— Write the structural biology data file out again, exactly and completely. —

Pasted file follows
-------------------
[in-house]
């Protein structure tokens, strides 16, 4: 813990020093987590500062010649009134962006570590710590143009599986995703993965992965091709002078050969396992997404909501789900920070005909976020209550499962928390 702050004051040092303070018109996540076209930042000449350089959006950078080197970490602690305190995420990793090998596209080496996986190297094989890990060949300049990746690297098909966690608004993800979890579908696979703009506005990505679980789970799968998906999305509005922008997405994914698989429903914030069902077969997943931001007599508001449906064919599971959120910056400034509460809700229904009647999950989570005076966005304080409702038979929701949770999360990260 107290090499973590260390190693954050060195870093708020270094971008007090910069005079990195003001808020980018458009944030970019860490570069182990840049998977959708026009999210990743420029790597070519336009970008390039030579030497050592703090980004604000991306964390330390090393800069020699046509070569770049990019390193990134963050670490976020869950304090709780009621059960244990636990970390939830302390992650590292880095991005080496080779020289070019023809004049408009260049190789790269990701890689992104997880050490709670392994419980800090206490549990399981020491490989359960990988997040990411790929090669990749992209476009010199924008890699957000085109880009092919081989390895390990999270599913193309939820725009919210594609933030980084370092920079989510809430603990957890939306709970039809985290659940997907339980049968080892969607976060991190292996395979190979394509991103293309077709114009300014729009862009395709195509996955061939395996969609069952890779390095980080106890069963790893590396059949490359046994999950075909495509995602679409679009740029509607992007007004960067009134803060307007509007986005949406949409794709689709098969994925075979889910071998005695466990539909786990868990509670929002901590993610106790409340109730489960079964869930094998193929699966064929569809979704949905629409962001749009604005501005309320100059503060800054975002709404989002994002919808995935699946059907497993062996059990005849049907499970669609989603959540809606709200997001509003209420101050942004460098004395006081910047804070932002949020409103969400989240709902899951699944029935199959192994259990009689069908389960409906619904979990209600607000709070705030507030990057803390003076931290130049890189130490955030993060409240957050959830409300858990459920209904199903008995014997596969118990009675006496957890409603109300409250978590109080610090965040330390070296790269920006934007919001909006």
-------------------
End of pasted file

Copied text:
[in-house]
């Protein structure tokens, strides 16, 4: 813990020093987590500062010649009134962006570590710590143009599986995703993965992965091709002078050969396992997404909501789900920070005909976020209550499962928390 702050004051040092303070018109996540076209930042000449350089959006950078080197970490602690305190995420990793090998596209080496996986190297094989890990060949300049990746690297098909966690608004993800979890579908696979703009506005990505679980789970799968998906999305509005922008997405994914698989429903914030069902077969997943931001007599508001449906064919599971959120910056400034509460809700229904009647999950989570005076966005304080409702038979929701949770999360990260 107290090499973590260390190693954050060195870093708020270094971008007090910069005079990195003001808020980018458009944030970019860490570069182990840049998977959708026009999210990743420029790597070519336009970008390039030579030497050592703090980004604000991306964390330390090393800069020699046509070569770049990019390193990134963050670490976020869950304090709780009621059960244990636990970390939830302390992650590292880095991005080496080779020289070019023809004049408009260049190789790269990701890689992104997880050490709670392994419980800090206490549990399981020491490989359960990988997040990411790929090669990749992209476009010199924008890699957000085109880009092919081989390895390990999270599913193309939820725009919210594609933030980084370092920079989510809430603990957890939306709970039809985290659940997907339980049968080892969607976060991190292996395979190979394509991103293309077709114009300014729009862009395709195509996955061939395996969609069952890779390095980080106890069963790893590396059949490359046994999950075909495509995602679409679009740029509607992007007004960067009134803060307007509007986005949406949409794709689709098969994925075979889910071998005695466990539909786990868990509670929002901590993610106790409340109730489960079964869930094998193929699966064929569809979704949905629409962001749009604005501005309320100059503060800054975002709404989002994002919808995935699946059907497993062996059990005849049907499970669609989603959540809606709200997001509003209420101050942004460098004395006081910047804070932002949020409103969400989240709902899951699944029935199959192994259990009689069908389960409906619904979990209600607000709070705030507030990057803390003076931290130049890189130490955030993060409240957050959830409300858990459920209904199903008995014997596969118990009675006496957890409603109300409250978590109080610090965040330390070296790269920006934007919001909006």